Sardines and Diabetes
Sardines have been around for centuries, and just like other oil fishes, they contain numerous nutrients such as omega 3, taurine, vitamin D, and calcium. One study even says eating just two cans (200 g) of sardines per week can help one avoid type 2 diabetes.
So is there any relationship between sardine and diabetes? Can sardine truly help in diabetes management? We’ll get to see in a bit, and by what means it does this.
- Protein 24.58 g
- Carbohydrate 0 g
- Fat 12.37 g
- Fiber 0 g
- Sugar 0 g
- Cholesterol 82 g
Nutritional Value of Sardines
Sardines are high in omega 3, protein, magnesium, and vitamin D, essential to prevent/manage diabetes. Namely, according to the USDA, one can (3.75 oz) of drained sardines offers 22.6 g of protein, 35.9 mg of magnesium, 351 mg of calcium, and 8.22 mcg of vitamin B12. These characteristics make them a wonderful meal to include in your diabetes diet, as we would see below.
They're also low in calories, yielding just 191 cal per can and devoid of carbs (meaning they have a zero glycemic index). However, it’s essential to go for salt-free options if you have diabetes.
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The Benefits of Eating Sardines as a Diabetic
These little fish are high in nutrients that can help you avoid a variety of diseases. Some of the nutrients it contains have been linked to preventing several diabetic-related conditions, as we would observe below.
Sardines are a great source of omega-3 fatty acids, which have anti-inflammatory effects that can help prevent heart disease. Notably, they are high in EPA (eicosapentaenoic acid) and DHA (docosahexaenoic acid), two fatty acids that have been shown in studies to help the body reduce inflammation — a key modulator of diabetes.
When preparing your sardines, sprinkling a pinch of turmeric on top can boost its anti-inflammatory properties.
Rich Vitamin B12 Source
Sardines are a good source of vitamin B12, offering 343% DV per can. This is particularly important in diabetic neuropathy patients who have depleted vitamin B12 levels. Notably, male patients who are on metformin are a prominent risk population.
Since vitamin B12 decreases homocysteine blood levels, a compound related to higher stroke and heart attack risks, supplementation with sardines may help prevent these complications. However, further research is still needed to verify this claim.
Reduces Heart Disease Risk
Sardines contain omega-3 fatty acids, which may aid in the prevention of heart disease — a common diabetes complication. Namely, omega-3 fatty acids such as EPA and DHA reduce harmful or LDL (low-density lipoprotein) cholesterol and serum triglycerides in the body, according to research.
Furthermore, the presence of blood clots in the arteries poses a significant risk to our cardiovascular health. Thankfully, the intake of omega-3 polyunsaturated fatty acids (PUFA), such as those found in fish like sardines, has been found to reduce the risk of thrombotic events (potential risk factors for heart diseases).
Reduces Insulin Resistance
Insulin resistance is a crucial mechanism for type 2 diabetes, resulting in reduced efficiency in the body’s use of insulin and an associated increase in blood sugar levels. However, sardine protein consumption may have a favorable effect on fructose-induced metabolic syndrome characteristics such as insulin resistance, hyperlipidemia, and oxidative and inflammatory state, according to a 2012 study.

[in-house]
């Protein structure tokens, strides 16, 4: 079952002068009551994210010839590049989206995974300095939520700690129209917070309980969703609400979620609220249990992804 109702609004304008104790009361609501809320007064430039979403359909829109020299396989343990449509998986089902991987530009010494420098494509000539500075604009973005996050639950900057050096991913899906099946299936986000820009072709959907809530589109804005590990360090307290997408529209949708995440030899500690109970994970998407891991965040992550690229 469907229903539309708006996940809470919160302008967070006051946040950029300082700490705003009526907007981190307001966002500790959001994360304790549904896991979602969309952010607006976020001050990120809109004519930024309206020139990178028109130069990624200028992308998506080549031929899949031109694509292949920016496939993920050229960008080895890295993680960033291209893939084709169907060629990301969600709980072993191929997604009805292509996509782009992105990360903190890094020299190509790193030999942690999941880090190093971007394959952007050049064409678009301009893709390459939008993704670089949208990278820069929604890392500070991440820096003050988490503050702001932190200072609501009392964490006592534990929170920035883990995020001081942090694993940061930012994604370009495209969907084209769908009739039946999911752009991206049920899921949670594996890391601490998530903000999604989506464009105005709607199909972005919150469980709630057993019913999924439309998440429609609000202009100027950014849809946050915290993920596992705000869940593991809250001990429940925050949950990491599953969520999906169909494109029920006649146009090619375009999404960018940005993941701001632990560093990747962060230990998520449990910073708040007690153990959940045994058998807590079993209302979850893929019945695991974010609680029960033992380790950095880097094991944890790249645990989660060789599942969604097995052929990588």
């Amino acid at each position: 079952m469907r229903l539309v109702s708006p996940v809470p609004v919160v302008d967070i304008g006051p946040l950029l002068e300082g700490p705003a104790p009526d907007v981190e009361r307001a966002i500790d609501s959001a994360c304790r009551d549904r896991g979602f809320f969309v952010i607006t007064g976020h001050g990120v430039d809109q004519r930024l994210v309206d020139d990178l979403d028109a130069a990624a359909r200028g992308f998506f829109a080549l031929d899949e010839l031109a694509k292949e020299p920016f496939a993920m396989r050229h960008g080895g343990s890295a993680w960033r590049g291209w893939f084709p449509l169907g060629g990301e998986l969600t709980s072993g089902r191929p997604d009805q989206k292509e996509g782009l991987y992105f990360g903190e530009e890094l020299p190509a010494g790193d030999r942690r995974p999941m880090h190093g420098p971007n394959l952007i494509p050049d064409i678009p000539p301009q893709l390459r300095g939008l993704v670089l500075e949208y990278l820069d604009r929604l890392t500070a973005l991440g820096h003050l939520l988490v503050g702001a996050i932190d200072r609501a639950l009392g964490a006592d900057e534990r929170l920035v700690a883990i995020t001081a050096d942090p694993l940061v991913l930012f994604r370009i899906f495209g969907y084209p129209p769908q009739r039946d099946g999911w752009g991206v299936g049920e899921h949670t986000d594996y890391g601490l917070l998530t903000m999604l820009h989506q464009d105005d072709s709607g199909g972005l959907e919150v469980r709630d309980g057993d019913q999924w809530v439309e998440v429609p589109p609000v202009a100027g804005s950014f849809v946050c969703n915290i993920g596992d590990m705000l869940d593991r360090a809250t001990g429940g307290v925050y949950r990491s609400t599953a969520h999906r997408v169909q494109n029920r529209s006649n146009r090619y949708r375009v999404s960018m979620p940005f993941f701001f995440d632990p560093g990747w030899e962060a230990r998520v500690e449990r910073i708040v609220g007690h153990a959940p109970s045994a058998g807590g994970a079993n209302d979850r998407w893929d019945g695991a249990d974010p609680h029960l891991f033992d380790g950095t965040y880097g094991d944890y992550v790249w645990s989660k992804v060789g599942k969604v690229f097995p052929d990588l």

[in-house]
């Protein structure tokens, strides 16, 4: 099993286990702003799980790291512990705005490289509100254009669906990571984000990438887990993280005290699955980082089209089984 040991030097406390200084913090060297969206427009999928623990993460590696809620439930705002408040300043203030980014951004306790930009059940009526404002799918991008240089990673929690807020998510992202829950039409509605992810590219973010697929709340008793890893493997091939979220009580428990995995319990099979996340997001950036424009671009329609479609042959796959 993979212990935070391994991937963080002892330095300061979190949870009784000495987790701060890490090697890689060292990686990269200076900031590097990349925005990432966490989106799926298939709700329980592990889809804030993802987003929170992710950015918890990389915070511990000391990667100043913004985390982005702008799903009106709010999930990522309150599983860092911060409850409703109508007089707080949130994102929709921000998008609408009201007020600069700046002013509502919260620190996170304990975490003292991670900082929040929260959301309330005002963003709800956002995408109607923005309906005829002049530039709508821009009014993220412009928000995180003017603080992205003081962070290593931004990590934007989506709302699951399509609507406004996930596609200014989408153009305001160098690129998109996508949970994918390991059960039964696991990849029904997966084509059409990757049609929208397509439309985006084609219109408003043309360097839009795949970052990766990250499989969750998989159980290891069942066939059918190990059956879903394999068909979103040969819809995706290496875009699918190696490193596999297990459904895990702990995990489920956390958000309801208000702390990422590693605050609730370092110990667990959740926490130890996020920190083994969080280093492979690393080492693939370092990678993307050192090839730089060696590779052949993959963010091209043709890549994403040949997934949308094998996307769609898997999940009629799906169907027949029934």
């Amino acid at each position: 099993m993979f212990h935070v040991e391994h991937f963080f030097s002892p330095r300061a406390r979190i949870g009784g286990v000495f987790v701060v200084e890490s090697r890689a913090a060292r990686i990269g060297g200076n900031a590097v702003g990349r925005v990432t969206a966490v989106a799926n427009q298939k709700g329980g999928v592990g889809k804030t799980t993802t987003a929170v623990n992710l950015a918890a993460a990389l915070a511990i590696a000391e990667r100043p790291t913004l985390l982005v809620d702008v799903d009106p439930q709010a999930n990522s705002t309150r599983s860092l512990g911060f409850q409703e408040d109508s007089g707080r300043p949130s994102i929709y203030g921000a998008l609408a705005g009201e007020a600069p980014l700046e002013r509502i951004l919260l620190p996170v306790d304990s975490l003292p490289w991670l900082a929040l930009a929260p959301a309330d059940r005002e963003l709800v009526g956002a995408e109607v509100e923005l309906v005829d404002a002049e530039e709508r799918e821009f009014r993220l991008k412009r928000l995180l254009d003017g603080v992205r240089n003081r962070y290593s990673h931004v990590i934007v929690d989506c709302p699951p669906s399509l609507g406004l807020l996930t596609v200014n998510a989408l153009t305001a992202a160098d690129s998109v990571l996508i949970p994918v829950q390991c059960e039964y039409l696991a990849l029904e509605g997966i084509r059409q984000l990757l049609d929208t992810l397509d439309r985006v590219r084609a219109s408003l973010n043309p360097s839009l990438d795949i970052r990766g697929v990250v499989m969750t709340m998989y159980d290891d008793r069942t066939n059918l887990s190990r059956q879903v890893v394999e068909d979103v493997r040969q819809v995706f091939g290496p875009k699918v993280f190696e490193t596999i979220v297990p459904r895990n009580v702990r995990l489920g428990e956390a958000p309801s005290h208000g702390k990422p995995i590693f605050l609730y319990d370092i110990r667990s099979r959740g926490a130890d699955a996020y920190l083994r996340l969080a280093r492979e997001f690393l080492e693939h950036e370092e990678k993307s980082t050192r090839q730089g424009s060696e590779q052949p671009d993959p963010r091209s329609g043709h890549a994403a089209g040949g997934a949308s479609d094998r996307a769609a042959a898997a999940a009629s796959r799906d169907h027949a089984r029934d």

Aids Weight Loss
Sardines aid in appetite control by reducing food cravings and snacking. Simply put, the high protein and fat content aid weight reduction by making you feel full.
Research on Diabetes and Sardines
Several studies highlight the relationship between sardines and diabetes. In a study published in the journal Clinical Nutrition, 152 prediabetic patients aged 65 and older were put on nutrition programs to help them avoid developing diabetes. As part of their weekly regimen, one group was given 200 grams of sardines—roughly two cans worth—and instructed to consume the fish whole without removing the vitamin D and calcium-rich bones.
Apart from lowering their risk of diabetes, the group that included sardines in their nutritional regimen observed other health benefits. Namely, researchers also discovered lower triglyceride and blood pressure levels, a lower insulin resistance index, and increases in "good" cholesterol and adiponectin, a hormone that aids in glucose digestion.
Another study looked at the chemical makeup of four different species of fish (sardines, mackerel, bolti, and smoked herring) and their effects on the nutritional value and blood levels of diabetic rats (glucose, lipid fractions, kidney, and liver functions). The study found that eating just two cans of sardines per week can help avoid type 2 diabetes. In addition, scientists claim that consuming oily fish is more beneficial than simply taking the minerals in pill form.
How to Add Sardine to Your Diabetic Meal
Sardines are a food you can consume in several different ways, including the following:
- Bake them
- Eat them in salads
- Fry them in a skillet or grill them
- Serve them on crackers or with pasta
Sardines are an omega-3-, vitamin D-, protein-, and calcium-rich convenience meal. They're a low-cost means to obtain a variety of vitamins and minerals helpful in diabetes management. Plus, you can easily incorporate them into your meal by various means.
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